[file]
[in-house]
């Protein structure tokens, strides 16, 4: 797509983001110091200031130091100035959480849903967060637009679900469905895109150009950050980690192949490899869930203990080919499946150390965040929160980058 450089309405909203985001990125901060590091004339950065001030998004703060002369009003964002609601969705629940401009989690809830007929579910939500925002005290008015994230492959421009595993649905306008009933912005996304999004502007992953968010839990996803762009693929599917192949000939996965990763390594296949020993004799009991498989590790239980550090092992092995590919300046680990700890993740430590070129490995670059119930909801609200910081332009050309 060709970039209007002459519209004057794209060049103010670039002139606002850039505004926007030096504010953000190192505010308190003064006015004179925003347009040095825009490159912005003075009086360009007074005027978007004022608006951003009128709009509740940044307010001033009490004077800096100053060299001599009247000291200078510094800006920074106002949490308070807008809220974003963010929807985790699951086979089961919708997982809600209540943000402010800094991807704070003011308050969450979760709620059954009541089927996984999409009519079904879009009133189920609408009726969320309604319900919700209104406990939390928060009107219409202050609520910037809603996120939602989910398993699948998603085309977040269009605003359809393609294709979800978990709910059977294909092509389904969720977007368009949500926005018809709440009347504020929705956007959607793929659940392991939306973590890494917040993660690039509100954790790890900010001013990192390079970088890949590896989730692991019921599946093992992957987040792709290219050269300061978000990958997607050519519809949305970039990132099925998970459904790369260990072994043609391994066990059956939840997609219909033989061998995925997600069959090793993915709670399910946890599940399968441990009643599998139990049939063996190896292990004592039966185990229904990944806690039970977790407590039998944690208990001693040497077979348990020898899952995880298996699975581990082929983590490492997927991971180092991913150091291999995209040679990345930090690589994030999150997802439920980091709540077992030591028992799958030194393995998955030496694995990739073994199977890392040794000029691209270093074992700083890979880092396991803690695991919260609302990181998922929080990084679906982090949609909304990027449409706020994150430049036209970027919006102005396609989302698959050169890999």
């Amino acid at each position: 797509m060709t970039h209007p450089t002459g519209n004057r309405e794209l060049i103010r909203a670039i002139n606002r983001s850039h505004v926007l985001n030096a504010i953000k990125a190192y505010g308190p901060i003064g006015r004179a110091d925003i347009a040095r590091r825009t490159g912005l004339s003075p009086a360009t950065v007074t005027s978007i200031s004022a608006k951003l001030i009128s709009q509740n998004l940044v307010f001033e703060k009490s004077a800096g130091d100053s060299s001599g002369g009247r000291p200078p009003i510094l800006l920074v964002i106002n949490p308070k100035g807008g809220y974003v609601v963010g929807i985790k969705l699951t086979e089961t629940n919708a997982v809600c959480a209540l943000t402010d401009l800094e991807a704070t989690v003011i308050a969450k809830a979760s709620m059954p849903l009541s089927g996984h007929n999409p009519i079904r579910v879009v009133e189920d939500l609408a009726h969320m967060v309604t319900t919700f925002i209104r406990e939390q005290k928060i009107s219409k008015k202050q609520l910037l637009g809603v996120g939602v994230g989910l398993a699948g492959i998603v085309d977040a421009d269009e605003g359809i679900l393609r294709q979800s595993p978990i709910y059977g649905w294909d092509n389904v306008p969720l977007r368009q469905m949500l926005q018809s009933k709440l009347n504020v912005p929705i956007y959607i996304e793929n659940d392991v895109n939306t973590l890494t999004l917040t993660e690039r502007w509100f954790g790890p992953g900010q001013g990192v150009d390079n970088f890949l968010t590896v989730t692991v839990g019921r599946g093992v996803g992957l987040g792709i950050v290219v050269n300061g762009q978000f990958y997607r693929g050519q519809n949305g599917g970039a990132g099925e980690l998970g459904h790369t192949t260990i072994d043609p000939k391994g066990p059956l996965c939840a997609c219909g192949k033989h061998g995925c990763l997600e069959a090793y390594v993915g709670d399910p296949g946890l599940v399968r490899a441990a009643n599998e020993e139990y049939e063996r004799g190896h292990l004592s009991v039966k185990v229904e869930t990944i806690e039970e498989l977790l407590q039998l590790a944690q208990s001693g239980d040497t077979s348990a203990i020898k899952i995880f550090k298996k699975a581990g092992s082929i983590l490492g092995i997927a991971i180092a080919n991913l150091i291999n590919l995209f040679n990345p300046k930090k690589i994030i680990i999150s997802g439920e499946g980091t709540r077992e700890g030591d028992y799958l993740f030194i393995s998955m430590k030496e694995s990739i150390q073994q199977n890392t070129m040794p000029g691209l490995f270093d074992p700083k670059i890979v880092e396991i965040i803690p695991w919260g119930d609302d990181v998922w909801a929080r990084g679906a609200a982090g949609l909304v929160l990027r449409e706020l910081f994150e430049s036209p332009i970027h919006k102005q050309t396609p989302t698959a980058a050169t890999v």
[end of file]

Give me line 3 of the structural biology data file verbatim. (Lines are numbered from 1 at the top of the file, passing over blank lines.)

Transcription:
């Amino acid at each position: 797509m060709t970039h209007p450089t002459g519209n004057r309405e794209l060049i103010r909203a670039i002139n606002r983001s850039h505004v926007l985001n030096a504010i953000k990125a190192y505010g308190p901060i003064g006015r004179a110091d925003i347009a040095r590091r825009t490159g912005l004339s003075p009086a360009t950065v007074t005027s978007i200031s004022a608006k951003l001030i009128s709009q509740n998004l940044v307010f001033e703060k009490s004077a800096g130091d100053s060299s001599g002369g009247r000291p200078p009003i510094l800006l920074v964002i106002n949490p308070k100035g807008g809220y974003v609601v963010g929807i985790k969705l699951t086979e089961t629940n919708a997982v809600c959480a209540l943000t402010d401009l800094e991807a704070t989690v003011i308050a969450k809830a979760s709620m059954p849903l009541s089927g996984h007929n999409p009519i079904r579910v879009v009133e189920d939500l609408a009726h969320m967060v309604t319900t919700f925002i209104r406990e939390q005290k928060i009107s219409k008015k202050q609520l910037l637009g809603v996120g939602v994230g989910l398993a699948g492959i998603v085309d977040a421009d269009e605003g359809i679900l393609r294709q979800s595993p978990i709910y059977g649905w294909d092509n389904v306008p969720l977007r368009q469905m949500l926005q018809s009933k709440l009347n504020v912005p929705i956007y959607i996304e793929n659940d392991v895109n939306t973590l890494t999004l917040t993660e690039r502007w509100f954790g790890p992953g900010q001013g990192v150009d390079n970088f890949l968010t590896v989730t692991v839990g019921r599946g093992v996803g992957l987040g792709i950050v290219v050269n300061g762009q978000f990958y997607r693929g050519q519809n949305g599917g970039a990132g099925e980690l998970g459904h790369t192949t260990i072994d043609p000939k391994g066990p059956l996965c939840a997609c219909g192949k033989h061998g995925c990763l997600e069959a090793y390594v993915g709670d399910p296949g946890l599940v399968r490899a441990a009643n599998e020993e139990y049939e063996r004799g190896h292990l004592s009991v039966k185990v229904e869930t990944i806690e039970e498989l977790l407590q039998l590790a944690q208990s001693g239980d040497t077979s348990a203990i020898k899952i995880f550090k298996k699975a581990g092992s082929i983590l490492g092995i997927a991971i180092a080919n991913l150091i291999n590919l995209f040679n990345p300046k930090k690589i994030i680990i999150s997802g439920e499946g980091t709540r077992e700890g030591d028992y799958l993740f030194i393995s998955m430590k030496e694995s990739i150390q073994q199977n890392t070129m040794p000029g691209l490995f270093d074992p700083k670059i890979v880092e396991i965040i803690p695991w919260g119930d609302d990181v998922w909801a929080r990084g679906a609200a982090g949609l909304v929160l990027r449409e706020l910081f994150e430049s036209p332009i970027h919006k102005q050309t396609p989302t698959a980058a050169t890999v």